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Hi, i'm a new user, and I just have a few suggestion.

I was born and raised until the age 11 in Voronezh.

This city is famous for its fighting during World War II, when Nazis occupied the left side of the river, and Russians were on the right. I was taught that in school, although I don't know if I can find references to that.

Another thing that I think that should be included in the article is an exlanation of what Black Earth means. Black Earth is the most fertile soil the world, and that's the type of soil Voronezh has. It's just a suggestion. I don't really know how to edit, so I'll just leave it up to the professionals. Thanks.—The preceding unsigned comment was added by (talkcontribs).

Thanks for your suggestion, an anonymous contributor. We do actually have an article on Black Earth (see chernozem). Since it is something that, strictly speaking, is not directly related to the city, no explanation need to be provided in the article. It can, however, be mentioned and wikilinked to.
As for WWII history, you are more than welcome to add that information yourself (just click the "edit this page" tab in the article). Don't worry about screwing up something—you'll learn the ropes as you go, and meanwhile someone will always be there to make corrections.
Welcome to Wikipedia, and hope to see you around!—Ëzhiki (Igels Hérissonovich Ïzhakoff-Amursky) • (yo?); 15:20, 29 March 2007 (UTC)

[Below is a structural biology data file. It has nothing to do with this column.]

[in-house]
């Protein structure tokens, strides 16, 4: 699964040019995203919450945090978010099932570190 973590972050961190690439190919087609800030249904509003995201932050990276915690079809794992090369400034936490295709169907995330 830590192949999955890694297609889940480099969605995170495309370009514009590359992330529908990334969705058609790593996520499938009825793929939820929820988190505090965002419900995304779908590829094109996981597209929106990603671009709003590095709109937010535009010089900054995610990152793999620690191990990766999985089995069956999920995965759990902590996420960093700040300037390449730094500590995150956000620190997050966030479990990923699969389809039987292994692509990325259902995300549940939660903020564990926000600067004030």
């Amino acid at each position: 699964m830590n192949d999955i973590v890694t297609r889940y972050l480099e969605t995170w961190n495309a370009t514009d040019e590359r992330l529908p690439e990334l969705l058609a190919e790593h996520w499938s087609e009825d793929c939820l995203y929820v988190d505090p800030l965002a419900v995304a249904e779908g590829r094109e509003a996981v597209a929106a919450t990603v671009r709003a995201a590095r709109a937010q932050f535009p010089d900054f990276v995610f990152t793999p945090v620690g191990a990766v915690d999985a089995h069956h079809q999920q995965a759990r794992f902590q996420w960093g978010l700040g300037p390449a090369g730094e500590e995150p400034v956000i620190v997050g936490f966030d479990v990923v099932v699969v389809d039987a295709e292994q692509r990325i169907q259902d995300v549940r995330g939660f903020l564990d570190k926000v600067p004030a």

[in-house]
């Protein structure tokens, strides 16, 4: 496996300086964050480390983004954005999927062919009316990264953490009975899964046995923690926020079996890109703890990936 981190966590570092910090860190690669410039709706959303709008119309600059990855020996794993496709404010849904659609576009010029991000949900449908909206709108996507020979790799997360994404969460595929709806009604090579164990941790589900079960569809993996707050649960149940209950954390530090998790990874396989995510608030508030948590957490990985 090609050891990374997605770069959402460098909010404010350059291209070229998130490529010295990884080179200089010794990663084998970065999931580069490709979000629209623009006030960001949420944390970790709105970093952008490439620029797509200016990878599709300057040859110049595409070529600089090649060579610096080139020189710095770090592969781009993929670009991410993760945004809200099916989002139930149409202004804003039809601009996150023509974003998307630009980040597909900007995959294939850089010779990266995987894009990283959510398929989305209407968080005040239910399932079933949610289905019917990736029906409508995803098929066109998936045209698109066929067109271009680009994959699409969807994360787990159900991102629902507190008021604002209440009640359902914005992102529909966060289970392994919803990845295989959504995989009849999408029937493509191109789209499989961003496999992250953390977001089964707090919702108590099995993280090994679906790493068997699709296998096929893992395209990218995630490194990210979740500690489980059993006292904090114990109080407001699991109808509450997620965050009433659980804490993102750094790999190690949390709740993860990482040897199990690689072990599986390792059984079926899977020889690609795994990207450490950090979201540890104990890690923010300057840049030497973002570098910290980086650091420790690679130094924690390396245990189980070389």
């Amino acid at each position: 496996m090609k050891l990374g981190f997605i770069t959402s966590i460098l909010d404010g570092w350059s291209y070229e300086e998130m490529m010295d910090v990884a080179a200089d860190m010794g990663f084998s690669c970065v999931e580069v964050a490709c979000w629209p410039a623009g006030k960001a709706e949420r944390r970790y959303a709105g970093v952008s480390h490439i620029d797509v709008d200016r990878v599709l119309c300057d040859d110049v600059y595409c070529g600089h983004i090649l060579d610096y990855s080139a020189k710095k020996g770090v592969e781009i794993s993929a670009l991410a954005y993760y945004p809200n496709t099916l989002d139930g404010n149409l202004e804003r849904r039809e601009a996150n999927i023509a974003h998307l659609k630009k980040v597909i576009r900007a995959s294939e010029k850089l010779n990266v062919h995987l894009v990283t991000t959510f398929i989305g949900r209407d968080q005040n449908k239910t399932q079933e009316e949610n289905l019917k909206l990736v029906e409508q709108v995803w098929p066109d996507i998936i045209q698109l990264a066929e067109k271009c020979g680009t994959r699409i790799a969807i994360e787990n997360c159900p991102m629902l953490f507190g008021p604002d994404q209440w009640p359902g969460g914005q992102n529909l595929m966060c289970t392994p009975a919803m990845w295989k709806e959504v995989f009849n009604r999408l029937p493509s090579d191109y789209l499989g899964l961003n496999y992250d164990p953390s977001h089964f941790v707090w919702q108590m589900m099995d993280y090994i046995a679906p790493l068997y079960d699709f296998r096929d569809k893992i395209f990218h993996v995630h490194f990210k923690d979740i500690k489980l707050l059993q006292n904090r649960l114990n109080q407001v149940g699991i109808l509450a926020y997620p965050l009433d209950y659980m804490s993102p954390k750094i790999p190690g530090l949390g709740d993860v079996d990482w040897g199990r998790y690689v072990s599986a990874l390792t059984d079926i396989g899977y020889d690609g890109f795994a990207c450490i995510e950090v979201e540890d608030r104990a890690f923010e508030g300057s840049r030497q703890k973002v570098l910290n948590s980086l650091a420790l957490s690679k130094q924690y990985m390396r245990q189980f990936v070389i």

Hi! The article says that "Recent findings may push the settlement's foundation date as far back as the 4th century CE.", and the reference leads to the source in Russian. As a native Russian speaker, I must note that this source is a short news story in which a local historian says that Voronezh was mentioned in Book of Veles. This book is most likely a hoax (though somewhat debatable) so I think that part of article should be corrected (but my English isn't good enough to do it myself). Unfortunately Russian journalists don't care about reliability of their acclamations at all and should not be trusted (there is a statement later in the same news story saying that "the Book of Veles was officially recognized by the Russian Academy of Sciences in 2001", which is clearly a lie). (talk) 21:24, 7 June 2013 (UTC)

Hi. There appears to be a small mistake in the article as it addresses TASS as a newspaper. To my understanding there was no newspaper run by TASS, that was in fact the central news agency of the Soviet Union. — Preceding unsigned comment added by (talk) 07:50, 9 January 2014 (UTC)

Name and early history[edit]

From what little I can gather form the sources cited, some weird things seem to be going on regarding Voronezh's early history. Apparently it is some kind of local sport to come up with proofs that Voronezh is as ancient as possible. This ends up on Wikipedia via journalistic pieces such as this one, where we hear,

Светлана Полякова, историк, рассказывает: "Существует карта немецкого путешественника Карла фон Шпруннера, датированная 1125 годом. Называется она "Народы и княжества славян между Эльбой и Доном". И там на самом крайне правом рубеже обозначен наш город - именно на том месте, где Воронеж существует сейчас".